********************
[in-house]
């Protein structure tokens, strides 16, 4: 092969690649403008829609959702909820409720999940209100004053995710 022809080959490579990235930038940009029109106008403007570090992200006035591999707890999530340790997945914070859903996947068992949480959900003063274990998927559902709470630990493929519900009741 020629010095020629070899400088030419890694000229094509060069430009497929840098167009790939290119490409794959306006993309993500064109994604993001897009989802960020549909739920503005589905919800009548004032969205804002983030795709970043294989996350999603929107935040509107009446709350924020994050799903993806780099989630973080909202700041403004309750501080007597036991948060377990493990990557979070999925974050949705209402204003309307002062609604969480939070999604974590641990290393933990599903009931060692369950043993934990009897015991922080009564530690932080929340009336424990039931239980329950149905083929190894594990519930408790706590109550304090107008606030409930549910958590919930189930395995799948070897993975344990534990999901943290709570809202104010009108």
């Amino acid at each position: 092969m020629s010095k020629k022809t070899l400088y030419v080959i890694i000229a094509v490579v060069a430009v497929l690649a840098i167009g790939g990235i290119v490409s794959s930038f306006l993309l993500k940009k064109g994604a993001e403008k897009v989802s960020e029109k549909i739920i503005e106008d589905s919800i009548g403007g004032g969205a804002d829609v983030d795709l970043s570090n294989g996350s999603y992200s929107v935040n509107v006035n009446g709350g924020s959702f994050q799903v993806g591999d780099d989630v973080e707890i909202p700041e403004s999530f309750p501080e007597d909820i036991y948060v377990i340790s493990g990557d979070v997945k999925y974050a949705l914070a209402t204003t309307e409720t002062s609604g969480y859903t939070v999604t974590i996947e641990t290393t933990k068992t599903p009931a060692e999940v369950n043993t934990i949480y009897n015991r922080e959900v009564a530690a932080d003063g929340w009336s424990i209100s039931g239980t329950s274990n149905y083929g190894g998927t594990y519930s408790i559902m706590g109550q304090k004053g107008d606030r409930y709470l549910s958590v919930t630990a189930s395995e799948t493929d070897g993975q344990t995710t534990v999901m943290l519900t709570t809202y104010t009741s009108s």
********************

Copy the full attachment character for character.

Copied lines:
[in-house]
């Protein structure tokens, strides 16, 4: 092969690649403008829609959702909820409720999940209100004053995710 022809080959490579990235930038940009029109106008403007570090992200006035591999707890999530340790997945914070859903996947068992949480959900003063274990998927559902709470630990493929519900009741 020629010095020629070899400088030419890694000229094509060069430009497929840098167009790939290119490409794959306006993309993500064109994604993001897009989802960020549909739920503005589905919800009548004032969205804002983030795709970043294989996350999603929107935040509107009446709350924020994050799903993806780099989630973080909202700041403004309750501080007597036991948060377990493990990557979070999925974050949705209402204003309307002062609604969480939070999604974590641990290393933990599903009931060692369950043993934990009897015991922080009564530690932080929340009336424990039931239980329950149905083929190894594990519930408790706590109550304090107008606030409930549910958590919930189930395995799948070897993975344990534990999901943290709570809202104010009108």
């Amino acid at each position: 092969m020629s010095k020629k022809t070899l400088y030419v080959i890694i000229a094509v490579v060069a430009v497929l690649a840098i167009g790939g990235i290119v490409s794959s930038f306006l993309l993500k940009k064109g994604a993001e403008k897009v989802s960020e029109k549909i739920i503005e106008d589905s919800i009548g403007g004032g969205a804002d829609v983030d795709l970043s570090n294989g996350s999603y992200s929107v935040n509107v006035n009446g709350g924020s959702f994050q799903v993806g591999d780099d989630v973080e707890i909202p700041e403004s999530f309750p501080e007597d909820i036991y948060v377990i340790s493990g990557d979070v997945k999925y974050a949705l914070a209402t204003t309307e409720t002062s609604g969480y859903t939070v999604t974590i996947e641990t290393t933990k068992t599903p009931a060692e999940v369950n043993t934990i949480y009897n015991r922080e959900v009564a530690a932080d003063g929340w009336s424990i209100s039931g239980t329950s274990n149905y083929g190894g998927t594990y519930s408790i559902m706590g109550q304090k004053g107008d606030r409930y709470l549910s958590v919930t630990a189930s395995e799948t493929d070897g993975q344990t995710t534990v999901m943290l519900t709570t809202y104010t009741s009108s």